after the offsets have been resolved to the 'distance' between the base address and the destination addresses.  Again, these have to be resolved manually (with the help of a couple of macros to do the donkey work).

  • Word- and Byte-sized data offset tables.  These are similar to the jump tables above but act as pointers to blocks of data.  The binary contains  many of these,  For example (file offset $005D64):

    OutcomeMsgOffsets:
                  dc.b    $00
                  dc.b    $07
                  dc.b    $0E
                  dc.b    $15
                  dc.b    $21
                  dc.b    $29
                  dc.b    'MISSES'
                  dc.b    $FF
                  dc.b    'SHOOTS'
                  dc.b    $FF
                  dc.b    'CHANTS'
                  dc.b    $FF
                  dc.b    'CASTS SPELL'
                  dc.b    $FF
                  dc.b    'DEFENDS'
                  dc.b    $FF
                  dc.b    'HITS FOR'
                  dc.b    $FF

    becomes:

    OutcomeMsgOffsets:
                  dc.b    OutcomeMsgs_0-OutcomeMsgs_0
                  dc.b    OutcomeMsgs_1-OutcomeMsgs_0
                  dc.b    OutcomeMsgs_2-OutcomeMsgs_0
                  dc.b    OutcomeMsgs_3-OutcomeMsgs_0
                  dc.b    OutcomeMsgs_4-OutcomeMsgs_0
                  dc.b    OutcomeMsgs_5-OutcomeMsgs_0
    OutcomeMsgs_0:
                  dc.b    'MISSES'
                  dc.b    $FF
    OutcomeMsgs_1:
                  dc.b    'SHOOTS'
                  dc.b    $FF
    OutcomeMsgs_2:
                  dc.b    'CHANTS'
                  dc.b    $FF
    OutcomeMsgs_3:
                  dc.b    'CASTS SPELL'
                  dc.b    $FF
    OutcomeMsgs_4:
                  dc.b    'DEFENDS'
                  dc.b    $FF
    OutcomeMsgs_5:
                  dc.b    'HITS FOR'
                  dc.b    $FF

    after the offsets have been fully resolved.

It should be becoming obvious why all these three cases have to be fully resolved.  If the code or data changes size when you add mods, any original, unresolved, references will be pointing to the wrong addresses.  At best a tiresome bug would result, or far more likely for code changes, a nice fat red Guru!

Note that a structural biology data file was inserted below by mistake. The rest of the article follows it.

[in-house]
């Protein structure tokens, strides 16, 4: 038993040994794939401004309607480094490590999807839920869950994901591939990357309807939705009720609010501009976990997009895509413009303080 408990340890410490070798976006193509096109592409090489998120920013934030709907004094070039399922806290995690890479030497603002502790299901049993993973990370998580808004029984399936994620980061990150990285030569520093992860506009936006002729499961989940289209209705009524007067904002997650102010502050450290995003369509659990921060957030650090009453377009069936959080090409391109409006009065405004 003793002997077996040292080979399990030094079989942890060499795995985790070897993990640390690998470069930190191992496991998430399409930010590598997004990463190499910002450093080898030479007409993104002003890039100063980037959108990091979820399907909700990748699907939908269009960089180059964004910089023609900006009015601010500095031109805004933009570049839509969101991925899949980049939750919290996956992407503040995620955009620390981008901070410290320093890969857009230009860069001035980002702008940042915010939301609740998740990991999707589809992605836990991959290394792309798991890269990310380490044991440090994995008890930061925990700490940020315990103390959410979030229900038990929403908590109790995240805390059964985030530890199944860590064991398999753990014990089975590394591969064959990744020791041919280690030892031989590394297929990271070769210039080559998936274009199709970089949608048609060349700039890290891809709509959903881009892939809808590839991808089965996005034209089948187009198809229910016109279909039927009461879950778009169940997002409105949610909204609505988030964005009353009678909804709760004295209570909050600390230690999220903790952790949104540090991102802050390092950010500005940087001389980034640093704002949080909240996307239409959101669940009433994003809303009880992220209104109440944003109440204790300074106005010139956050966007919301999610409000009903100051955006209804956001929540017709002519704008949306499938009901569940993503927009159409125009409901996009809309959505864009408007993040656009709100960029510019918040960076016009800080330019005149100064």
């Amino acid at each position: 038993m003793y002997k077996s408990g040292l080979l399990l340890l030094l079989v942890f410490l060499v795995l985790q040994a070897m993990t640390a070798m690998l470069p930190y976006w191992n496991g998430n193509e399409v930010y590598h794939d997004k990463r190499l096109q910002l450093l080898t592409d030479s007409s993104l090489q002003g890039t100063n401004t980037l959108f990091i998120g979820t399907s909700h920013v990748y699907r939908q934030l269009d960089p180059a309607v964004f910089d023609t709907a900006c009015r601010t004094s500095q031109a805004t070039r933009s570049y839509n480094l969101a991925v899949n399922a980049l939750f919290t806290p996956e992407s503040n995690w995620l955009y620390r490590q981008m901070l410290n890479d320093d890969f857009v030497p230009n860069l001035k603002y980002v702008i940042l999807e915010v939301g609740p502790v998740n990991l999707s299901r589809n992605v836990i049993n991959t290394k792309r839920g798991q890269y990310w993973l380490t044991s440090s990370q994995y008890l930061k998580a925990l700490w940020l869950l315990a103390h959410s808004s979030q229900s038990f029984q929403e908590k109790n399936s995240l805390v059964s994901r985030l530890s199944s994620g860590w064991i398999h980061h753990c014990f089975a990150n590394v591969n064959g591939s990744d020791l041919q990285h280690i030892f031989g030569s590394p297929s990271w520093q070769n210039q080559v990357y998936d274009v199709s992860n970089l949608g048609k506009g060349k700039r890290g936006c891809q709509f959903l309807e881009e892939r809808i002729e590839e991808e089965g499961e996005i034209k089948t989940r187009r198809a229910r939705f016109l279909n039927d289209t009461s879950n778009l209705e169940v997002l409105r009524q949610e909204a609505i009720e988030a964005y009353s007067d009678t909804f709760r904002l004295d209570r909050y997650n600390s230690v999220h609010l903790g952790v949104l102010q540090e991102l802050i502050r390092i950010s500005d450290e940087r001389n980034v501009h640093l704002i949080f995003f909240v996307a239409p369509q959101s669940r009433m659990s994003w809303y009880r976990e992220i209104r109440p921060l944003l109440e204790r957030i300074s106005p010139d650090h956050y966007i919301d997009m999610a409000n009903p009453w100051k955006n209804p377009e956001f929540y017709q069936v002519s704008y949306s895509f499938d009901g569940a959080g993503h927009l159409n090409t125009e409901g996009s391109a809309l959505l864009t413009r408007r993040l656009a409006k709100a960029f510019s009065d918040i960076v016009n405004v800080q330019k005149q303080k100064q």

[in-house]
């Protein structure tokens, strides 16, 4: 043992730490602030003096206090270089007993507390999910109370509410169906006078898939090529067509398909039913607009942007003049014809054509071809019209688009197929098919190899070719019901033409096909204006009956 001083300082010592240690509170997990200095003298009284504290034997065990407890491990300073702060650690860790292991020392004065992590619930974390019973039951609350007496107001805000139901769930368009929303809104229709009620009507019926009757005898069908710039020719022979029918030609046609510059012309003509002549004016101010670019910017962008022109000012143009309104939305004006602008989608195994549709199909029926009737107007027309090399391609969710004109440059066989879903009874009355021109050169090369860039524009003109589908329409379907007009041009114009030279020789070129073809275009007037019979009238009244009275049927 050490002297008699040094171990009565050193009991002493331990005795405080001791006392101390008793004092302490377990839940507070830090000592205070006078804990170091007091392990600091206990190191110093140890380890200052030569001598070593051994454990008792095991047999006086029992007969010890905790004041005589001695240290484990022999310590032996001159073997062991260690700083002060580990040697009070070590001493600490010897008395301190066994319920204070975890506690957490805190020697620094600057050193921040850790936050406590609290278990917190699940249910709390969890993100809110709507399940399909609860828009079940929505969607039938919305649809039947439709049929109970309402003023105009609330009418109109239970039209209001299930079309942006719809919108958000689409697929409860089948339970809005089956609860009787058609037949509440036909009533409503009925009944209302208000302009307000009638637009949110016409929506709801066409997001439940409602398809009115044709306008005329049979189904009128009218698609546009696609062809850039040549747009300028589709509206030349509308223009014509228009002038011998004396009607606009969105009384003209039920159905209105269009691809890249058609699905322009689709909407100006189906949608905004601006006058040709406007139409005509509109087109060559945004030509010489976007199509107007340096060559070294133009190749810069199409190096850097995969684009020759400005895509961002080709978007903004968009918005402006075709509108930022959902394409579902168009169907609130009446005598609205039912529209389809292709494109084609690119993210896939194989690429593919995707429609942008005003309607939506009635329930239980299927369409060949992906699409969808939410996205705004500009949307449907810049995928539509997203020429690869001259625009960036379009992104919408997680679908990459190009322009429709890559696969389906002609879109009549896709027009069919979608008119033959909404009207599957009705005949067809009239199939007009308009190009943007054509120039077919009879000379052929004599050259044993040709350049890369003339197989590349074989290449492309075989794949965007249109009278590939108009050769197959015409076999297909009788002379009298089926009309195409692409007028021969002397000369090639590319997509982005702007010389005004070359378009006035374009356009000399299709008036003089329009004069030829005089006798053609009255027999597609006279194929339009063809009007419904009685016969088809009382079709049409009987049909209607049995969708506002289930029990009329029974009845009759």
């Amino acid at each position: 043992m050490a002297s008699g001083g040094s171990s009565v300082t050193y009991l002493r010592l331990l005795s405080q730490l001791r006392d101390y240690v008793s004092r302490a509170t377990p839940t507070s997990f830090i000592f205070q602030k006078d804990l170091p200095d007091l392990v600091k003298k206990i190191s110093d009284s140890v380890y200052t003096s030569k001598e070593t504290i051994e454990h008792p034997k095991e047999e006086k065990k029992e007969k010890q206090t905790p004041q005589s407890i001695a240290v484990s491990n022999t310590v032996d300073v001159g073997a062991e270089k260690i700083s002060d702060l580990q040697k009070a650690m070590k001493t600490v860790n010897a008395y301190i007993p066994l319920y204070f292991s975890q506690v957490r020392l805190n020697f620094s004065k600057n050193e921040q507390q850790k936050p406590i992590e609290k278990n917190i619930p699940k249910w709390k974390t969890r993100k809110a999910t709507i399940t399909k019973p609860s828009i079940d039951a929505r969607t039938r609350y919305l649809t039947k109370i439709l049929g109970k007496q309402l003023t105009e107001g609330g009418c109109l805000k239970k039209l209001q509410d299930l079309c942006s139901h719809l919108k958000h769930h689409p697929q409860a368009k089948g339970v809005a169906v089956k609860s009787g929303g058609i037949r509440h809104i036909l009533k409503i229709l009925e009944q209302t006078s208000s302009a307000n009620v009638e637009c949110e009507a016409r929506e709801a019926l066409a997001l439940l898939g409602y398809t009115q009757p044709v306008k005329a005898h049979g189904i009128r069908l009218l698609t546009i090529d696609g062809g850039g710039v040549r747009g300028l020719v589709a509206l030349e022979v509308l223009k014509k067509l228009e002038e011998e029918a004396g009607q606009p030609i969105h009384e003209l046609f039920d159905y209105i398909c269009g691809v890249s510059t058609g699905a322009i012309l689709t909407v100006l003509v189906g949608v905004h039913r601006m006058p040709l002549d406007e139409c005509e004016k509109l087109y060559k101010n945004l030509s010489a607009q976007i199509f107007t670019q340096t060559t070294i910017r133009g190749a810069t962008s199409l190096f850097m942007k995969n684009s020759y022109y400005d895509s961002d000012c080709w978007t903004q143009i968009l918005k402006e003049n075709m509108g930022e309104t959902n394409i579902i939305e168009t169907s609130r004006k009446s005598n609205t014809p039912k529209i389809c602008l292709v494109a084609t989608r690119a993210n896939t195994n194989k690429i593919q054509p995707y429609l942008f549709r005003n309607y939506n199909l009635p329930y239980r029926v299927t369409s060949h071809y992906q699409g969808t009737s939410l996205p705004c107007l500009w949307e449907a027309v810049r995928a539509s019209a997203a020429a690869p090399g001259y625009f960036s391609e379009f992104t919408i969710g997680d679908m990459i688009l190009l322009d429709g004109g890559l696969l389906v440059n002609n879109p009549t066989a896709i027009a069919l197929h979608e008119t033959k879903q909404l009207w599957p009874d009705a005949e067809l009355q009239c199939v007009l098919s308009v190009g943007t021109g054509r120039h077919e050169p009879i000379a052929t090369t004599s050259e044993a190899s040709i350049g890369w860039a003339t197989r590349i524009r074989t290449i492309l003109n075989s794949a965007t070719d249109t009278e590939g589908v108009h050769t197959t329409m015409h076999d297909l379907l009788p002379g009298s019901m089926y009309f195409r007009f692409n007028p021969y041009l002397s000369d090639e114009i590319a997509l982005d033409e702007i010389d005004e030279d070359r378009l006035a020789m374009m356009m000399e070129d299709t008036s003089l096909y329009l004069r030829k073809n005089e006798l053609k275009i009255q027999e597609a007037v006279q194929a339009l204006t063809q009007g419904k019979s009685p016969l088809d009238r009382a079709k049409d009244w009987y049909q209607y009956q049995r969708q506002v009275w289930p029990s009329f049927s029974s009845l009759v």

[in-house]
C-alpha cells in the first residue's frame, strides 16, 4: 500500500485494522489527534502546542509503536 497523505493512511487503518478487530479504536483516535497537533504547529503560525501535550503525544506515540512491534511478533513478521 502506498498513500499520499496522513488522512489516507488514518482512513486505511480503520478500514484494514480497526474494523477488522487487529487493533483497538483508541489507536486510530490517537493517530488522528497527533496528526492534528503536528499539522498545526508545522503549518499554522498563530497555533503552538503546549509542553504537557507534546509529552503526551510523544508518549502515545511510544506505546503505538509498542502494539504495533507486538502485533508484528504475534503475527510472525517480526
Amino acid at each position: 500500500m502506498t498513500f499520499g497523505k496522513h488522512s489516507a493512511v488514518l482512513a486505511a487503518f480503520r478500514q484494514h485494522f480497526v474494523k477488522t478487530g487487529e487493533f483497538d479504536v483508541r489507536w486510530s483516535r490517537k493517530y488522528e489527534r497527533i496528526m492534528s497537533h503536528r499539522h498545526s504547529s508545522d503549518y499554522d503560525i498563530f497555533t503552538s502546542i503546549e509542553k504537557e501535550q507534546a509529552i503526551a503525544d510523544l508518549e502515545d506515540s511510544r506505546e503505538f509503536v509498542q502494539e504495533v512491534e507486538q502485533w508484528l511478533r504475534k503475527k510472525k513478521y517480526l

I'm manually resolving these (in the same order as they appear above).  BUT how can I be sure I've got them all?

Short Absolutes are a bugger to find as they can appear in just about any instruction format.  So pattern searching for them is very tricky.

Word-sized Jump Tables are not too hard to find as they always result in something like:

              jsr     (a0)

Word-sized and Byte-sized data offset tables can be very difficult to spot.  And it looks like the code sometimes uses calculated offsets into an offset table itself that come from yet another table.  I may be wrong as I'm trying to get all the obvious ones nailed down and haven't spent time chasing down what the code's actually doing.

I think I've got all the Short Absolutes nailed.  But needs checking.
I think I've got all the code Jump Tables nailed.  More confident than the above but pretty sure.
I'm about halfway through the data Offset Tables.  I'm not at all sure I will have got all of them!

So you guys will have to spend some time looking through the detail to check after I'm finished.  You'll need to do it in Resource so that the symbols referring to labels change automatically as you turn my "adrXXxxxxxx" labels into something meaningful.  To do that you need to understand Resource's "Dynamic String Indirection".  It's explained on page 4 of that PDF I published from the help files.  It works like this:

Dynamic String Indirection

Using the Short Absolute example in (1.) above, we need a symbol that will replace:
              move.b  d0,$05C9
with
              move.b  d0,adrEA0005C9.w
If we just add a symbol as the text adrEA0005C9.w it will work but will not change if we later change the label to which it points to something more meaningful.  To do that, we can use Resource's Dynamic String Indirection.  This locks on to the file offset where the label is and expands it to look like the label itself.  The syntax for the above label looks like this:

              \e0$0225\e.w

     \e0       tells Resource the target is a label.
     $0225     is the file offset.
     \e        ends the Dynamic String Indirection format.
     .w        is plain text that Resource will just tack to the end.

Note that the offset is the target absolute address, $0005C9, minus $03A4 to adjust for the origin (GameStart) being at address $000400.  I use a macro to do all that for me.

If you've ever used these instructions to resolve a jump table or a data offsets table:

*/Convert specific EA''s/Set base #1  ( [ctrl]+[alt]+[shift]+[1] )
*/Convert specific EA''s/Set base #2  ( [ctrl]+[alt]+[shift]+[2] )
*/Convert specific EA''s/Set base #3  ( [ctrl]+[alt]+[shift]+[3] )
*/Convert specific EA''s/Cvert W/base 1  ( [ctrl]+[1] )
*/Convert specific EA''s/Cvert W/base 2  ( [ctrl]+[2] )
*/Convert specific EA''s/Cvert W/base 3  ( [ctrl]+[2] )

Resource does all the work for you.  It creates the correct symbol automatically.  To see what's underlying these conversions, use:

LABELS/Edit single/Symbol - dest

Anyway, enough waffle.  To show where I'm up to, I've attached the latest work-in-progress of the BW Resource file.  The finished versions of that and the revised BW_EXT file will be available shortly (bearing in mind how time consuming some of these searches can be  :) ).
Logged
Repeat after me ...  "The AMOS Pro architecture is complex but it is not complicated."